A crisis unseen in modern times
As the global economic turmoil continues due to the American House of Representatives’ failure to agree on a £380bn bail-out of Wall Street, the British and Irish governments moved to instil customer confidence in their banking systems.
The Irish government’s pledge to guarantee 100% of deposits, bonds and debts in six banks and building societies for two years was a dramatic intervention by the state. With the Republic teetering on the edge of recession, it was probably a necessary move to shore up the country’s financial system. The tax-payer is now effectively going guarantor for the financial institutions which should make it easier for them to borrow money on the international markets and the trickle-down effect should enable more borrowing by home buyers and businesses.
By contrast Gordon Brown decided on more modest intervention, guaranteeing deposits in UK banks up to a maximum of £50,000. However, he made it clear that the Government to date had ensured that no customer had lost money in any of the re
cently troubled financial institutions such as Northern Rock, HBOS and Bradford and Bingley and he said that would be the case in the future if any financial institution got into difficulties. His is a more fire-fighting approach to the financial crisis, helping institutions which are facing crisis, rather than attempting to underwrite the entire banking system.
The concern of UK banks now is that the Irish banks have been given a competitive advantage. Not only will they have the state underwriting their borrowings, customers may also decide to switch savings to the Irish institutions on the understanding that they are safe no matter what the wider econom
ic climate. The last thing any bank needs at the moment is a run on its saving deposits. Once word spreads that savers are pulling out of an institution, confidence in that institution can plummet swiftly.
Northern Ireland’s customers have a variety of banking options open to them. First Trust, as part of the Allied Irish Group, and Bank of Ireland obviously benefit from the Irish government’s underwriting initiative, while the Ulster Bank is part of one of the world’s largest financial institutions, Royal Bank of Scotland, which is being safeguarded by Gordon Brown’s pledges. The Northern Bank is part of the Danske banking group, an institution which has one of the highest cred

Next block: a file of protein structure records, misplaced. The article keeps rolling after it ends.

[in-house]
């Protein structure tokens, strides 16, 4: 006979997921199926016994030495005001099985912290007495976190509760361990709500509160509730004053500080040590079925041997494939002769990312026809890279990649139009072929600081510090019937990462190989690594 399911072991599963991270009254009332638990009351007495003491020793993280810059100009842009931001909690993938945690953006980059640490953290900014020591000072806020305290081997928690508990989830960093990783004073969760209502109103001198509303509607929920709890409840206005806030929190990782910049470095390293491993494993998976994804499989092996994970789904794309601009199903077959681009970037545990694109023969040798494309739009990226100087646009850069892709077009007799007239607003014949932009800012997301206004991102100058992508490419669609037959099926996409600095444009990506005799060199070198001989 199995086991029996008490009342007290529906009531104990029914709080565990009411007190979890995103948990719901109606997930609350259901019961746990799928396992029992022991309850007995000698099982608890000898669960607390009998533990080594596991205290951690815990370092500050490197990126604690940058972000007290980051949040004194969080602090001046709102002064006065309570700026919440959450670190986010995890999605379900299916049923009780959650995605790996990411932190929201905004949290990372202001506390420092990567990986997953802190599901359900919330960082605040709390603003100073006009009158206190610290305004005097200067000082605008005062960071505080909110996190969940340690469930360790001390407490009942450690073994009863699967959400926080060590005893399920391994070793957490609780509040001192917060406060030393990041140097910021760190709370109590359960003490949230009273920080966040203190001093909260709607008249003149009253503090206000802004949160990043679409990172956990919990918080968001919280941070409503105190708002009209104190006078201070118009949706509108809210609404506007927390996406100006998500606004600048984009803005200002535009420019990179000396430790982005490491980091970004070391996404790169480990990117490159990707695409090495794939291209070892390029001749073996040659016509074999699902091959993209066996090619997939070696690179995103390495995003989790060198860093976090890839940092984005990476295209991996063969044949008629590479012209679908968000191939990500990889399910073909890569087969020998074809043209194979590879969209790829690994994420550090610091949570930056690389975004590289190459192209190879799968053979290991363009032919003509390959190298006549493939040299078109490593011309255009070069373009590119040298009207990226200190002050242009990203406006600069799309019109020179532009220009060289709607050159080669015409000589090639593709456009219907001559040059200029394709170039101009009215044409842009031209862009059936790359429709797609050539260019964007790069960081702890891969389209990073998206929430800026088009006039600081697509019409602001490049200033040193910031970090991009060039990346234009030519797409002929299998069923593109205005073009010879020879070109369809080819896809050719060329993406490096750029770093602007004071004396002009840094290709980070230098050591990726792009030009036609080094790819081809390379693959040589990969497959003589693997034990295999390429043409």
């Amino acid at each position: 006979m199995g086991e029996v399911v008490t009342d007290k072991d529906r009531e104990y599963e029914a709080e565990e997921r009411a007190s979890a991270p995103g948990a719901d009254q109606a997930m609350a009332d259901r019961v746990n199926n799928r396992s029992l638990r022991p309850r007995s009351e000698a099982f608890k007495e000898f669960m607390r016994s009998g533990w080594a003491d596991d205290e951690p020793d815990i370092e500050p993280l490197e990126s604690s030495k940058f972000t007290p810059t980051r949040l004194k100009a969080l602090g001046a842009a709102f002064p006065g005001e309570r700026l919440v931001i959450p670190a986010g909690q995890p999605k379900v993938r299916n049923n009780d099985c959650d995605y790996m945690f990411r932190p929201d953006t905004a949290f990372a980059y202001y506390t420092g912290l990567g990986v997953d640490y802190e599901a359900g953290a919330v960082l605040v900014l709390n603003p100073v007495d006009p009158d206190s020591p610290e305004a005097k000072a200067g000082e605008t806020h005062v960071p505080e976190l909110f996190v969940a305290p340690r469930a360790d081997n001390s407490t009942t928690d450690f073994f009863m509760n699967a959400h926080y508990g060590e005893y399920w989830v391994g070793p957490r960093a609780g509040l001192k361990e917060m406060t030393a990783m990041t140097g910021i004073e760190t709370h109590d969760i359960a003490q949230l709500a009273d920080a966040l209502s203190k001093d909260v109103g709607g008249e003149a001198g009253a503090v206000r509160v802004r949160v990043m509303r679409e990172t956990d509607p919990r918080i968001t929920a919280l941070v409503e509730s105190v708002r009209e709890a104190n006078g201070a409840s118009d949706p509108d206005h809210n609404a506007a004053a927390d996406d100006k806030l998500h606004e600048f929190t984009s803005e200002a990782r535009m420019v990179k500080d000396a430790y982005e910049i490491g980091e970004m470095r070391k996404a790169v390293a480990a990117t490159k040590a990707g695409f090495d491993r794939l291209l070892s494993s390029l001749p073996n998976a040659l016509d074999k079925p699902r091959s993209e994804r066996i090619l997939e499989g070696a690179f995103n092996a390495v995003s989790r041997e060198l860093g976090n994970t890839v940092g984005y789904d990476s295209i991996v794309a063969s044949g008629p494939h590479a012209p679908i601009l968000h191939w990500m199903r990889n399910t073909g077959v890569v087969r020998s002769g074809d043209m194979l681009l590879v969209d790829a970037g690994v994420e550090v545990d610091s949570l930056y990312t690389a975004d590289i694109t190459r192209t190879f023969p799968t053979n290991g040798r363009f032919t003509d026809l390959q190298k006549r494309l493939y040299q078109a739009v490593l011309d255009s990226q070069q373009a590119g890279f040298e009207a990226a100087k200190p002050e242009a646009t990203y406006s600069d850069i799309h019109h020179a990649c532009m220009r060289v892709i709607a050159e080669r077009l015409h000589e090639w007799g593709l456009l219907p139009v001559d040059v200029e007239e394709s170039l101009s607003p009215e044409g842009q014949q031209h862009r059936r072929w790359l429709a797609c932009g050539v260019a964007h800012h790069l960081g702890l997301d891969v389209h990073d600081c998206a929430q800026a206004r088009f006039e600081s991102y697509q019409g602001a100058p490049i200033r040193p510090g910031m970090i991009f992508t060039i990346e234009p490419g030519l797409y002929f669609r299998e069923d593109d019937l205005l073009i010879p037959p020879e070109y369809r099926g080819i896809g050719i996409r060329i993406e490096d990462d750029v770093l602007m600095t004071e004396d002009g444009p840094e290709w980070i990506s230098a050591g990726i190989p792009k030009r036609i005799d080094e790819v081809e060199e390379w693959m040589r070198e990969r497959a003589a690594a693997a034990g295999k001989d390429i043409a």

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it ratings in world banking. Customers therefore should feel relatively well protected whichever bank they use. Northern Ireland’s customers are traditionally very loyal to their banks. Their hope now is that their loyalty will continue to be repaid.
Meanwhile in the United States, President Bush remains bullish that his bail out plan will eventually be passed by the House of Representatives which will not meet again until tomorrow. There is understandable resentment at having to hugely increase the government’s debt to bail out banks which are seen as victims of their own greed and incompetence. However the financial implications of refusing to do the deal are so grave — potentially a return to the Depression era which still sends shudders through the American psyche — that it seems inevitable that some agreement on shoring up the banks will be passed. These are uncharted financial waters for most people, even most governments, and it remains to be seen if the latest initiatives will restore a measure of calm or if more damaging reefs are about to be uncovered.